So exactly seven months on from our vote to leave the European Union we now have a decision on who needs to be consulted before we can resign. If progress by the UK government continues at this pace the EU negotiation window of two years maximum will close before any British plans are even submitted.
But those hoping to remain in the EU seem to have lost sight of how the EU plans to change over the next few years. Britain would not be able to stay on in the EU on its 1990 terms – even if leaving was reversed or delayed for decades. All those special terms that the UK enjoyed in the past will not be an option in the future.
The master plan to create a European super state unifying and integrating all its countries economically, politically and socially is the only vision of the future that politicians in Brussels will allow.
The pound would have to go, along with imperial measurements and an independent military. While the much despised British rebate is already being lined up for removal along with our veto powers over key policy areas. Obviously the free movement of people would be strictly enforced, despite UK objections, since it is one of the articles of EU faith that cannot be challenged.
So ignoring the majority and forcing Britain to remain a member would not provide a safe, stable or familiar future within the EU. Rather it would commit the country to a series of destructive changes at colossal expense. At the same time our reduced voting capacity would mean that even fewer British plans would gain support in Brussels. And with poorer member states easily outnumbering the net-contributors, like the UK, we would have to put up with more laws benefiting them while their escalating costs would get passed onto us. Not a bright future – even if the grand EU design actually worked.
So being ruled by a rather dubious bunch of British politicians may not be much to cheer about – but it’s a lot better than the alternative …
Hyper-active dancer Bruno Tonioli, local girl Sophie Ellis-Bextor and vocal coach CeCe Sammy will appear at the Hammersmith Apollo next Friday as the judging panel for the UK’s entry in the 2017 Eurovision Song Contest.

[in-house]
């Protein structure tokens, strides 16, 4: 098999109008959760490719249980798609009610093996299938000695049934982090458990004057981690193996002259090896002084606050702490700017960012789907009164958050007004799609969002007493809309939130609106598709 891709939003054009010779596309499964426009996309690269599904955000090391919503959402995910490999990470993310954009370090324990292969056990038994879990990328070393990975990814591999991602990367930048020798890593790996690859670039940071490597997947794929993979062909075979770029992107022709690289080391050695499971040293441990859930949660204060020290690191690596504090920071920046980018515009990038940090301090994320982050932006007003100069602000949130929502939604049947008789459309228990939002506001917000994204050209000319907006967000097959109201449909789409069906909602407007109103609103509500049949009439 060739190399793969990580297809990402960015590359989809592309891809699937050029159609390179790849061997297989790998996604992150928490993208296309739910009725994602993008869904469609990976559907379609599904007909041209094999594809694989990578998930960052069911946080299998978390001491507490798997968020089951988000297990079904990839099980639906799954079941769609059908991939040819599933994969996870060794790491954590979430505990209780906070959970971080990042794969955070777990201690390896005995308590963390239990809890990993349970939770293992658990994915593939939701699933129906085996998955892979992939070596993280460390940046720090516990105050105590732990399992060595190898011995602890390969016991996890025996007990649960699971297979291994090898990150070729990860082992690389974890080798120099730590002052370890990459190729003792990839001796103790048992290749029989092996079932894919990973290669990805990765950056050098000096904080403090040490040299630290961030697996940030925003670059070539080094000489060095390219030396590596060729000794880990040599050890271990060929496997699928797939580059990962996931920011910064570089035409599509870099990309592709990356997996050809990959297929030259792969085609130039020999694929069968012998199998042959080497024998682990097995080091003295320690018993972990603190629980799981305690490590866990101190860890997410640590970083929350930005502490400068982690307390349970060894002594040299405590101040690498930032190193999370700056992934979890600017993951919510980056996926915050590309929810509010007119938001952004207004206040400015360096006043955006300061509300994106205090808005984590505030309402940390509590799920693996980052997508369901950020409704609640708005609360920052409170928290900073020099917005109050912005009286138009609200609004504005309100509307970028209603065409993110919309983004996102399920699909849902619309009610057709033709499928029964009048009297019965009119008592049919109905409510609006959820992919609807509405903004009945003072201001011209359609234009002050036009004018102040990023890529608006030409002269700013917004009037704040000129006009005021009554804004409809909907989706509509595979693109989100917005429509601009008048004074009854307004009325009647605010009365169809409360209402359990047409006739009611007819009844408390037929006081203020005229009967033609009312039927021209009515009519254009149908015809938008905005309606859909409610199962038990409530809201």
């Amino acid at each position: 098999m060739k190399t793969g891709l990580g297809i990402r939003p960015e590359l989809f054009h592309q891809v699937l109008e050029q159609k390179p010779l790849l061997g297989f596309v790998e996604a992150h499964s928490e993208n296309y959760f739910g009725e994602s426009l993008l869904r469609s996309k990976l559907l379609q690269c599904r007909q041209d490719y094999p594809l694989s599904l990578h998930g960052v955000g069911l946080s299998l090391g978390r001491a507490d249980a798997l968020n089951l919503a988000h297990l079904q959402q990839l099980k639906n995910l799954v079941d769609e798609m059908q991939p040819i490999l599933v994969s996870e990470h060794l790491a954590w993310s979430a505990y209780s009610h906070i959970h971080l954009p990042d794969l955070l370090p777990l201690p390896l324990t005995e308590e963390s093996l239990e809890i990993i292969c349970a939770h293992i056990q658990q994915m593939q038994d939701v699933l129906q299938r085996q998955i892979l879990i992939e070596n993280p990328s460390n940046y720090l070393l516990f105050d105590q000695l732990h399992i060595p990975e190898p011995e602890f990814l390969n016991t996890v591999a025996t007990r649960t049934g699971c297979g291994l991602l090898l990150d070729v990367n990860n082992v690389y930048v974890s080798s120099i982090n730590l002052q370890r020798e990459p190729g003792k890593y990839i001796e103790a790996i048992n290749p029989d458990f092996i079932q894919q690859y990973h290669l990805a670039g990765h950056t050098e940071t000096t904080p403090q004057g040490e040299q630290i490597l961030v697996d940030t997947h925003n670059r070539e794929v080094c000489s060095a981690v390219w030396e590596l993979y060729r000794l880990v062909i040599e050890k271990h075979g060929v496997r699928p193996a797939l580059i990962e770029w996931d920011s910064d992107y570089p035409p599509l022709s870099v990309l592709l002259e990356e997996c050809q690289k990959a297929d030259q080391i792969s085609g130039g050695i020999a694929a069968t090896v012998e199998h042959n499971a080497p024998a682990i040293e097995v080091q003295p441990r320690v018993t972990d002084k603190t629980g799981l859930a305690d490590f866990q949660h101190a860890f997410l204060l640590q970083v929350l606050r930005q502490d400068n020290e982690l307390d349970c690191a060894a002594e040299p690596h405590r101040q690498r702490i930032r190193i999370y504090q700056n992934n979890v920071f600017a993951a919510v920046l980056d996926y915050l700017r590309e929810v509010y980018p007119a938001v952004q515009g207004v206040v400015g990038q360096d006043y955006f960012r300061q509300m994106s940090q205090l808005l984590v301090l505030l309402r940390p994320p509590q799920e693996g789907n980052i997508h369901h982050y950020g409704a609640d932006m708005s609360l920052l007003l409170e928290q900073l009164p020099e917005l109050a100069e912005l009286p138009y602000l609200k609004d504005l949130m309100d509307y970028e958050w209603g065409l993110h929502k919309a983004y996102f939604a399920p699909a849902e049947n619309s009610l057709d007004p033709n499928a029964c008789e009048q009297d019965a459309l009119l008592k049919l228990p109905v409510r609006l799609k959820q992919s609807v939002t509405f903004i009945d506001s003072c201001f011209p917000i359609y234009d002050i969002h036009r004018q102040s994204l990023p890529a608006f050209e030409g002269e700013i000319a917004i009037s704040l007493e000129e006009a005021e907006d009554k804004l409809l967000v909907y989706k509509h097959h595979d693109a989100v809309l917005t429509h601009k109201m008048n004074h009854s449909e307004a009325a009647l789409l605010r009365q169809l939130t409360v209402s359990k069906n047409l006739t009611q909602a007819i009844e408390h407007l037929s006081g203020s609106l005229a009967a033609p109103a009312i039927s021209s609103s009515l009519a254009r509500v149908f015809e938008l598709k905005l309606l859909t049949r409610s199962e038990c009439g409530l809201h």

Looking back over recent contests it is clear that it’s neither the singer nor the song that determines who gets the most votes in the final. A statement that is clearly supported by the way in which Australia was robbed of victory by the unoriginal and politically-themed song from Ukraine in 2016.
This year both Russia and Australia are back in the lead in the betting. But considering the UK’s political position within Europe the chances of any British song – no matter how good – getting in the top half of the results are next to zero. Even Lily Allen singing about the emotional torment of having to leave the EU against her will would struggle …
But this year the result of a song contest seems just too trivial to justify serious consideration when compared to all the other national and international issues we are facing.
The combination of the Prime Minister’s speech yesterday and the Supreme Court’s promise today that they will issue a judgement next Tuesday has injected some much needed action into the Brexit soap opera. A drama that was in danger of boring its audience to distraction.
However, despite this welcome news, we are still awaiting the issue of that national resignation letter. And we are, of course, still bankrolling lavish, and unaudited, spending by eurocrats on their pet projects – and supporting their comfortable life styles. The hope is that the PM, with the backing of parliament, will actually meet her own target of March for the resignation. But even so millions of our national taxes are still going to be siphoned off until 2019; as things stand.
So despite this week’s developments the British position is much the same as it was back in September and the advice then to opt for the simplest terms, agreed as quickly as possible, still applies. Let’s hope that Whitehall gets its act together and takes on board the advice that no deal is better than a bad deal …